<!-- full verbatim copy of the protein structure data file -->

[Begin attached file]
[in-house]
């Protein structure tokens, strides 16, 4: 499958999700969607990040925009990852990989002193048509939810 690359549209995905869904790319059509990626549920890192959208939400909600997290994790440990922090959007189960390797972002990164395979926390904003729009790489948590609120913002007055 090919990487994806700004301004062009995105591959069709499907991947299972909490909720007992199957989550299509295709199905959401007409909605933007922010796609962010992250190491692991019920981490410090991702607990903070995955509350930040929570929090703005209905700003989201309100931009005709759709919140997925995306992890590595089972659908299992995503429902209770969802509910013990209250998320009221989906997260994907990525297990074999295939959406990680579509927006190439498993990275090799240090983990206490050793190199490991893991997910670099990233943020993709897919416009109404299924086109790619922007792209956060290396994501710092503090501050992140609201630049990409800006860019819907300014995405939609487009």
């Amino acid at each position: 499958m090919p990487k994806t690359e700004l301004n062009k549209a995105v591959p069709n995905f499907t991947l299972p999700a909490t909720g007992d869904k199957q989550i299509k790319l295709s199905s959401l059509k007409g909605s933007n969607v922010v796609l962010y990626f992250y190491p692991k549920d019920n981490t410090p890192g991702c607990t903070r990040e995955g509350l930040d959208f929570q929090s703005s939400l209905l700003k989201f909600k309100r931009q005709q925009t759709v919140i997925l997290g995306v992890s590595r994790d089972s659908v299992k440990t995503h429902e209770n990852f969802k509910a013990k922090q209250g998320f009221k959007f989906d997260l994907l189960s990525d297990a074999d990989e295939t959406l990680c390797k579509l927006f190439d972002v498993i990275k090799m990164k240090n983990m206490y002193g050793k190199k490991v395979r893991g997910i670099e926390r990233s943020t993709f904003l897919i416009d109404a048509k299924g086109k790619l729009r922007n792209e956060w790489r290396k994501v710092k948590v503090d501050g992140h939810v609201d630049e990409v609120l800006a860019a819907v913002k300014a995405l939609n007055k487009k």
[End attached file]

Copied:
[in-house]
């Protein structure tokens, strides 16, 4: 499958999700969607990040925009990852990989002193048509939810 690359549209995905869904790319059509990626549920890192959208939400909600997290994790440990922090959007189960390797972002990164395979926390904003729009790489948590609120913002007055 090919990487994806700004301004062009995105591959069709499907991947299972909490909720007992199957989550299509295709199905959401007409909605933007922010796609962010992250190491692991019920981490410090991702607990903070995955509350930040929570929090703005209905700003989201309100931009005709759709919140997925995306992890590595089972659908299992995503429902209770969802509910013990209250998320009221989906997260994907990525297990074999295939959406990680579509927006190439498993990275090799240090983990206490050793190199490991893991997910670099990233943020993709897919416009109404299924086109790619922007792209956060290396994501710092503090501050992140609201630049990409800006860019819907300014995405939609487009």
């Amino acid at each position: 499958m090919p990487k994806t690359e700004l301004n062009k549209a995105v591959p069709n995905f499907t991947l299972p999700a909490t909720g007992d869904k199957q989550i299509k790319l295709s199905s959401l059509k007409g909605s933007n969607v922010v796609l962010y990626f992250y190491p692991k549920d019920n981490t410090p890192g991702c607990t903070r990040e995955g509350l930040d959208f929570q929090s703005s939400l209905l700003k989201f909600k309100r931009q005709q925009t759709v919140i997925l997290g995306v992890s590595r994790d089972s659908v299992k440990t995503h429902e209770n990852f969802k509910a013990k922090q209250g998320f009221k959007f989906d997260l994907l189960s990525d297990a074999d990989e295939t959406l990680c390797k579509l927006f190439d972002v498993i990275k090799m990164k240090n983990m206490y002193g050793k190199k490991v395979r893991g997910i670099e926390r990233s943020t993709f904003l897919i416009d109404a048509k299924g086109k790619l729009r922007n792209e956060w790489r290396k994501v710092k948590v503090d501050g992140h939810v609201d630049e990409v609120l800006a860019a819907v913002k300014a995405l939609n007055k487009k």